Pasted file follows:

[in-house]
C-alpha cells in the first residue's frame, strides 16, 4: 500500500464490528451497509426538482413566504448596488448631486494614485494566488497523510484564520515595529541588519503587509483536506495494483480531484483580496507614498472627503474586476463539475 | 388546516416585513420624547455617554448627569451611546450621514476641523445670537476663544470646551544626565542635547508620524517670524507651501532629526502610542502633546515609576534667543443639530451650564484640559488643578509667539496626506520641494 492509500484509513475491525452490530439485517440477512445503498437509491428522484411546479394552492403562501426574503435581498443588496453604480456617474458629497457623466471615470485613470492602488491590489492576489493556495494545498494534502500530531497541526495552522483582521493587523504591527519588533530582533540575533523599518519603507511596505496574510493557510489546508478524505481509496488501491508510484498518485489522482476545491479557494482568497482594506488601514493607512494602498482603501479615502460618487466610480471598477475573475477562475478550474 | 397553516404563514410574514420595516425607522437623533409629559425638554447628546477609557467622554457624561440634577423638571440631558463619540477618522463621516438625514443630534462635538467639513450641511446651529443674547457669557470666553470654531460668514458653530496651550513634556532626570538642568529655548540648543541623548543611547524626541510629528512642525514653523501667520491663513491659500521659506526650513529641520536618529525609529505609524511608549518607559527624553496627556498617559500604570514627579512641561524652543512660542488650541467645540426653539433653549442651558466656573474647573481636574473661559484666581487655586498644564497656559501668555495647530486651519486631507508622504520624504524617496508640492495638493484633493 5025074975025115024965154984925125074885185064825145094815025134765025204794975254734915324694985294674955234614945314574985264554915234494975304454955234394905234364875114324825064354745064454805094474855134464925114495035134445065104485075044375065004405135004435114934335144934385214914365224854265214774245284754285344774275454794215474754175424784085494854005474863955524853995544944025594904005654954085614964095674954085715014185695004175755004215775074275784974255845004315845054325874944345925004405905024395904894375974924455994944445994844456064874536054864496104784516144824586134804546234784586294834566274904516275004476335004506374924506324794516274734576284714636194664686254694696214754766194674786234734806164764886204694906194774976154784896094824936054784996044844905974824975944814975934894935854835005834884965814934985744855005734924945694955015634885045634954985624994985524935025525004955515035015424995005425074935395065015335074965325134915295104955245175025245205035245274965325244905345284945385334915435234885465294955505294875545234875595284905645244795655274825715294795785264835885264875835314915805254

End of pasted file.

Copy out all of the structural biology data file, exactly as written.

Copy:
[in-house]
C-alpha cells in the first residue's frame, strides 16, 4: 500500500464490528451497509426538482413566504448596488448631486494614485494566488497523510484564520515595529541588519503587509483536506495494483480531484483580496507614498472627503474586476463539475 | 388546516416585513420624547455617554448627569451611546450621514476641523445670537476663544470646551544626565542635547508620524517670524507651501532629526502610542502633546515609576534667543443639530451650564484640559488643578509667539496626506520641494 492509500484509513475491525452490530439485517440477512445503498437509491428522484411546479394552492403562501426574503435581498443588496453604480456617474458629497457623466471615470485613470492602488491590489492576489493556495494545498494534502500530531497541526495552522483582521493587523504591527519588533530582533540575533523599518519603507511596505496574510493557510489546508478524505481509496488501491508510484498518485489522482476545491479557494482568497482594506488601514493607512494602498482603501479615502460618487466610480471598477475573475477562475478550474 | 397553516404563514410574514420595516425607522437623533409629559425638554447628546477609557467622554457624561440634577423638571440631558463619540477618522463621516438625514443630534462635538467639513450641511446651529443674547457669557470666553470654531460668514458653530496651550513634556532626570538642568529655548540648543541623548543611547524626541510629528512642525514653523501667520491663513491659500521659506526650513529641520536618529525609529505609524511608549518607559527624553496627556498617559500604570514627579512641561524652543512660542488650541467645540426653539433653549442651558466656573474647573481636574473661559484666581487655586498644564497656559501668555495647530486651519486631507508622504520624504524617496508640492495638493484633493 5025074975025115024965154984925125074885185064825145094815025134765025204794975254734915324694985294674955234614945314574985264554915234494975304454955234394905234364875114324825064354745064454805094474855134464925114495035134445065104485075044375065004405135004435114934335144934385214914365224854265214774245284754285344774275454794215474754175424784085494854005474863955524853995544944025594904005654954085614964095674954085715014185695004175755004215775074275784974255845004315845054325874944345925004405905024395904894375974924455994944445994844456064874536054864496104784516144824586134804546234784586294834566274904516275004476335004506374924506324794516274734576284714636194664686254694696214754766194674786234734806164764886204694906194774976154784896094824936054784996044844905974824975944814975934894935854835005834884965814934985744855005734924945694955015634885045634954985624994985524935025525004955515035015424995005425074935395065015335074965325134915295104955245175025245205035245274965325244905345284945385334915435234885465294955505294875545234875595284905645244795655274825715294795785264835885264875835314915805254